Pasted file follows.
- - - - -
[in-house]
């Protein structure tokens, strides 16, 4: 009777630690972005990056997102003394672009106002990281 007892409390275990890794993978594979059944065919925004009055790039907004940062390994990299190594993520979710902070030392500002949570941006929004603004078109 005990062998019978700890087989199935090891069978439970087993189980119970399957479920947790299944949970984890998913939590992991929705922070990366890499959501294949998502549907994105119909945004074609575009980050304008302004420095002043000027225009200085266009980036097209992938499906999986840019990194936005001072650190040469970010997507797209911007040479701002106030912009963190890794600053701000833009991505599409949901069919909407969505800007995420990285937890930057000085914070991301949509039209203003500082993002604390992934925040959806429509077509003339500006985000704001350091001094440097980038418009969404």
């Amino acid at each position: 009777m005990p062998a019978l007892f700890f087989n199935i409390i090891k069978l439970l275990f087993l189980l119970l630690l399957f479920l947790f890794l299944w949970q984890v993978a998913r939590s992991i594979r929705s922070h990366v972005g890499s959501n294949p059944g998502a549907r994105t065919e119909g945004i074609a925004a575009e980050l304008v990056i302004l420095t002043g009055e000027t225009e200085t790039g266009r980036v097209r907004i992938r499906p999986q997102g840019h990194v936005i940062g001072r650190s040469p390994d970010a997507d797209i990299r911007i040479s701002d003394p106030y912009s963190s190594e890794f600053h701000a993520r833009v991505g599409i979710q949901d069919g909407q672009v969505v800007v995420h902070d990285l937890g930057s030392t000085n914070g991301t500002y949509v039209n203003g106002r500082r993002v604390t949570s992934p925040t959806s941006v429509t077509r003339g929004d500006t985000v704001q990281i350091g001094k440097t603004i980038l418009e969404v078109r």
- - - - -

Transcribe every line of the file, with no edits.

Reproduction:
[in-house]
């Protein structure tokens, strides 16, 4: 009777630690972005990056997102003394672009106002990281 007892409390275990890794993978594979059944065919925004009055790039907004940062390994990299190594993520979710902070030392500002949570941006929004603004078109 005990062998019978700890087989199935090891069978439970087993189980119970399957479920947790299944949970984890998913939590992991929705922070990366890499959501294949998502549907994105119909945004074609575009980050304008302004420095002043000027225009200085266009980036097209992938499906999986840019990194936005001072650190040469970010997507797209911007040479701002106030912009963190890794600053701000833009991505599409949901069919909407969505800007995420990285937890930057000085914070991301949509039209203003500082993002604390992934925040959806429509077509003339500006985000704001350091001094440097980038418009969404």
């Amino acid at each position: 009777m005990p062998a019978l007892f700890f087989n199935i409390i090891k069978l439970l275990f087993l189980l119970l630690l399957f479920l947790f890794l299944w949970q984890v993978a998913r939590s992991i594979r929705s922070h990366v972005g890499s959501n294949p059944g998502a549907r994105t065919e119909g945004i074609a925004a575009e980050l304008v990056i302004l420095t002043g009055e000027t225009e200085t790039g266009r980036v097209r907004i992938r499906p999986q997102g840019h990194v936005i940062g001072r650190s040469p390994d970010a997507d797209i990299r911007i040479s701002d003394p106030y912009s963190s190594e890794f600053h701000a993520r833009v991505g599409i979710q949901d069919g909407q672009v969505v800007v995420h902070d990285l937890g930057s030392t000085n914070g991301t500002y949509v039209n203003g106002r500082r993002v604390t949570s992934p925040t959806s941006v429509t077509r003339g929004d500006t985000v704001q990281i350091g001094k440097t603004i980038l418009e969404v078109r």